Guest blogger Tom Hyland is the author of Guide to Italian Wines (a subscription newsletter) and www.learnitalianwines.com. For contact info, see below.
The Brunello Controversy: a winemaker’s perspective
by Tom Hyland
Earlier this week, I had lunch with Hans Vinding Diers, winemaker at Argiano in Sant’Angelo in Colle, one of the four initial estates named in the scandal that has now accused several dozen wineries of altering their 2003 Brunello with the possible addition of Merlot or Cabernet Sauvignon to this famous Sangiovese-only red. Diers was very forthright with answers to my questions about this situation and I thank him for his insight.
Diers at first wondered why Argiano was being investigated with the three other wineries, Antinori, Banfi and Frescobaldi, all of which are quite large in size (Argiano only bottles 55,000 bottles of Brunello in an average year as compared to several hundred thousand bottles from the other estates). His first encounter with the Guardia di Finanza, which is investigating this, happened when they flew helicopters over the Argiano estate this past December, presumably to see for themselves if there were Merlot or Cabernet vines intermingled with the Sangiovese.
I asked Diers how anyone could see this in December when the vines were dormant. “I thought the only way you could tell was by looking at the leaves,” I said. “Exactly,” Diers replied.
Nonetheless, later that month, the authorities impounded the remaining bottles of 2003 Brunello di Montalcino not yet shipped by the winery. As this situation has yet to be settled throughout the district, the authorities have impounded wine at dozens of other estates, all of which are under varying degrees of investigation. Diers argued that they needed to sell this wine, so a compromise was reached. Argiano is now able to ship this wine to market under a new name, Il Duemilatre di Argiano (literally, the Argiano 2003). This is the same wine as the 2003 Brunello with the same black label the winery uses to denote their signature wine.
Interestingly, Vias, the American importer for Argiano is now selling the wine under the two labels, as they received an allocation of the Brunello before it was impounded in December. They are selling the Il Duemilatre bottling to their customers at 20% less than the Brunello bottling, which should sell out very soon. I tasted the two bottlings with Diers and they are indeed the same wine. Having tasted over a thousand examples of Brunello di Montalcino over the past seven years, I can offer the opinion that this is indeed 100% Sangiovese. The color incidentally is a bright garnet, though without the intensity one finds in the finest years. Diers explains, “In a hot year, you get a lighter color such as this, one that bleaches out sooner than in a cool year.”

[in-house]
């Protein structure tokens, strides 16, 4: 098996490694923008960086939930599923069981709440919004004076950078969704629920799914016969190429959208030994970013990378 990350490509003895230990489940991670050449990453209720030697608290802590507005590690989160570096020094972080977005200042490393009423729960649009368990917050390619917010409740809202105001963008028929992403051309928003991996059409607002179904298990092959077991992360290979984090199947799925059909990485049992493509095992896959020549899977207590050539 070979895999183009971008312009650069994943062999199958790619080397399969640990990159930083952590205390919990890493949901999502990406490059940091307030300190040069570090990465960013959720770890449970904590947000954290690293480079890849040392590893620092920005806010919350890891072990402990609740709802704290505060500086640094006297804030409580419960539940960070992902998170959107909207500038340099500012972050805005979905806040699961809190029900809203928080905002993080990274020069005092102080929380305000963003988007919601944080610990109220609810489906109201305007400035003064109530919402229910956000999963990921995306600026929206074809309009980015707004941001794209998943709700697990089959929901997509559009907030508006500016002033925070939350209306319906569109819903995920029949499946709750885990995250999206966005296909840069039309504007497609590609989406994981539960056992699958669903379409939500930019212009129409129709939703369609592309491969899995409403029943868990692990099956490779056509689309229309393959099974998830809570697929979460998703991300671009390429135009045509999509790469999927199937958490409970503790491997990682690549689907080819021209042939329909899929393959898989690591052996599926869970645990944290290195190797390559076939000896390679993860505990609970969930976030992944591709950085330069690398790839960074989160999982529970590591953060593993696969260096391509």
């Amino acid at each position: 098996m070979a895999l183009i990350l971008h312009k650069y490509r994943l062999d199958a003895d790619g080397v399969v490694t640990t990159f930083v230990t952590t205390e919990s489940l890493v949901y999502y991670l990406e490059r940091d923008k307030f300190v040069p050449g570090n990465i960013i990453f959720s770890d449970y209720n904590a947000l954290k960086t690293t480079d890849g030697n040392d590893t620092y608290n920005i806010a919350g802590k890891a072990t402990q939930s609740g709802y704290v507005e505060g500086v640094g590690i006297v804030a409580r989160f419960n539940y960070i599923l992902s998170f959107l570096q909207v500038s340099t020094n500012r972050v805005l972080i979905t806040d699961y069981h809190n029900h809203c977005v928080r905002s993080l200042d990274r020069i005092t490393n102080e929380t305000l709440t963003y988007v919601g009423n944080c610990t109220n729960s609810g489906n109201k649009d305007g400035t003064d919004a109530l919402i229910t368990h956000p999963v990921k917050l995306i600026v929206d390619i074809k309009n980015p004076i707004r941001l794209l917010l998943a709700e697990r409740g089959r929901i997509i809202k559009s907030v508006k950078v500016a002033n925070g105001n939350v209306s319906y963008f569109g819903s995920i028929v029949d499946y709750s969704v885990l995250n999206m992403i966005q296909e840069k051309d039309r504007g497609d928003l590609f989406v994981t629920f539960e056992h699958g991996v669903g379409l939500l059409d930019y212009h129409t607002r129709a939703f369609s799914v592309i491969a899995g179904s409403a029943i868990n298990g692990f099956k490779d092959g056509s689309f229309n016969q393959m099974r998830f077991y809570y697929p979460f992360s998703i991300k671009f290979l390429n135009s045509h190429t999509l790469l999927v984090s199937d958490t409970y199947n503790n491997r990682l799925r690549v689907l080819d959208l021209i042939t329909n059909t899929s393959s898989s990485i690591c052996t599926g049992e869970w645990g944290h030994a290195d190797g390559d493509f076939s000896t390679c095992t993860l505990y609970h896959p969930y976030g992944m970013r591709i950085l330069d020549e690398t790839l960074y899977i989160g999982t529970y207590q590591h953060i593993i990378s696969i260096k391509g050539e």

Diers believes this investigation is at a standstill. “They don’t know what to do now,” he commented, referring to the prosecutors handling this case. One thing that has been settled is the question about the vineyards at Argiano. “Our vineyards have been found to contain no irregularities, as far as other varieties are concerned.”
Diers has seen this all before and questions the power the authorities have in this matter. “It’s a grand Italian opera. The magistrate in this case has autonomous power and the big boys (referring to the large producers) can’t do a thing.” His closing statement, as it were, was a refrain I’ve heard often from the country’s businessmen: “In Italy, you are guilty until proven innocent.”
Tom Hyland is a Chicago-based freelance journalist and photographer specializing in the wines of Italy. He publishes a subscription newsletter, Guide to Italian Wines and the website www.learnitalianwines.com which also features some of his best photos from Italy. He can be reached at email@example.com.